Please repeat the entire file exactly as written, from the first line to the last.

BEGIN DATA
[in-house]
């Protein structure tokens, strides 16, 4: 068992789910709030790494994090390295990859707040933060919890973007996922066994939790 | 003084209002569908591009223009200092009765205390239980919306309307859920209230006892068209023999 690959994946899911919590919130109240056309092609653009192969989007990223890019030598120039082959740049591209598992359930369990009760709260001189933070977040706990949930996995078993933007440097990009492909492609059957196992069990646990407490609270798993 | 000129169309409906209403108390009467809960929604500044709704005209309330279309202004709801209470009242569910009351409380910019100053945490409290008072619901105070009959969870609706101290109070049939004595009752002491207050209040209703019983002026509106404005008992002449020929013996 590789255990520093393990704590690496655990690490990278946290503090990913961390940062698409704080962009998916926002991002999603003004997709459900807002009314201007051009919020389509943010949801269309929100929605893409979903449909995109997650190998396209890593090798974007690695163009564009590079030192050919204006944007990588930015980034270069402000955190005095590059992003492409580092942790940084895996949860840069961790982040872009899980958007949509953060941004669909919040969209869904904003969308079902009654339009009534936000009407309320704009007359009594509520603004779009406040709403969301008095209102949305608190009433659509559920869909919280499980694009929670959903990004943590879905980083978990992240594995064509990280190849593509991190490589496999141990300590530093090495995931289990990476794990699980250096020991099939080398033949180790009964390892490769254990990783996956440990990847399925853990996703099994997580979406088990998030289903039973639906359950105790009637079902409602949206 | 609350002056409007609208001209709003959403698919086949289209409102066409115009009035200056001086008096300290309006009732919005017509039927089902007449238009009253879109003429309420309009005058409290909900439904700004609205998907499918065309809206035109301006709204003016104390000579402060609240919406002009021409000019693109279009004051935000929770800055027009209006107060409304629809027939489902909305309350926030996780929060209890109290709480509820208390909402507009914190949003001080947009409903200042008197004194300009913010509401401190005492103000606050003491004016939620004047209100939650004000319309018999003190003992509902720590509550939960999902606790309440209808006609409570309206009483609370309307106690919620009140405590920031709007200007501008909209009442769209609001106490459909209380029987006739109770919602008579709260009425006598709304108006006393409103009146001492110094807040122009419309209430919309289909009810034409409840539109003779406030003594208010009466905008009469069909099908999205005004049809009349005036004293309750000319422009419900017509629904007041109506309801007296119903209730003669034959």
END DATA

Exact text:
[in-house]
């Protein structure tokens, strides 16, 4: 068992789910709030790494994090390295990859707040933060919890973007996922066994939790 | 003084209002569908591009223009200092009765205390239980919306309307859920209230006892068209023999 690959994946899911919590919130109240056309092609653009192969989007990223890019030598120039082959740049591209598992359930369990009760709260001189933070977040706990949930996995078993933007440097990009492909492609059957196992069990646990407490609270798993 | 000129169309409906209403108390009467809960929604500044709704005209309330279309202004709801209470009242569910009351409380910019100053945490409290008072619901105070009959969870609706101290109070049939004595009752002491207050209040209703019983002026509106404005008992002449020929013996 590789255990520093393990704590690496655990690490990278946290503090990913961390940062698409704080962009998916926002991002999603003004997709459900807002009314201007051009919020389509943010949801269309929100929605893409979903449909995109997650190998396209890593090798974007690695163009564009590079030192050919204006944007990588930015980034270069402000955190005095590059992003492409580092942790940084895996949860840069961790982040872009899980958007949509953060941004669909919040969209869904904003969308079902009654339009009534936000009407309320704009007359009594509520603004779009406040709403969301008095209102949305608190009433659509559920869909919280499980694009929670959903990004943590879905980083978990992240594995064509990280190849593509991190490589496999141990300590530093090495995931289990990476794990699980250096020991099939080398033949180790009964390892490769254990990783996956440990990847399925853990996703099994997580979406088990998030289903039973639906359950105790009637079902409602949206 | 609350002056409007609208001209709003959403698919086949289209409102066409115009009035200056001086008096300290309006009732919005017509039927089902007449238009009253879109003429309420309009005058409290909900439904700004609205998907499918065309809206035109301006709204003016104390000579402060609240919406002009021409000019693109279009004051935000929770800055027009209006107060409304629809027939489902909305309350926030996780929060209890109290709480509820208390909402507009914190949003001080947009409903200042008197004194300009913010509401401190005492103000606050003491004016939620004047209100939650004000319309018999003190003992509902720590509550939960999902606790309440209808006609409570309206009483609370309307106690919620009140405590920031709007200007501008909209009442769209609001106490459909209380029987006739109770919602008579709260009425006598709304108006006393409103009146001492110094807040122009419309209430919309289909009810034409409840539109003779406030003594208010009466905008009469069909099908999205005004049809009349005036004293309750000319422009419900017509629904007041109506309801007296119903209730003669034959």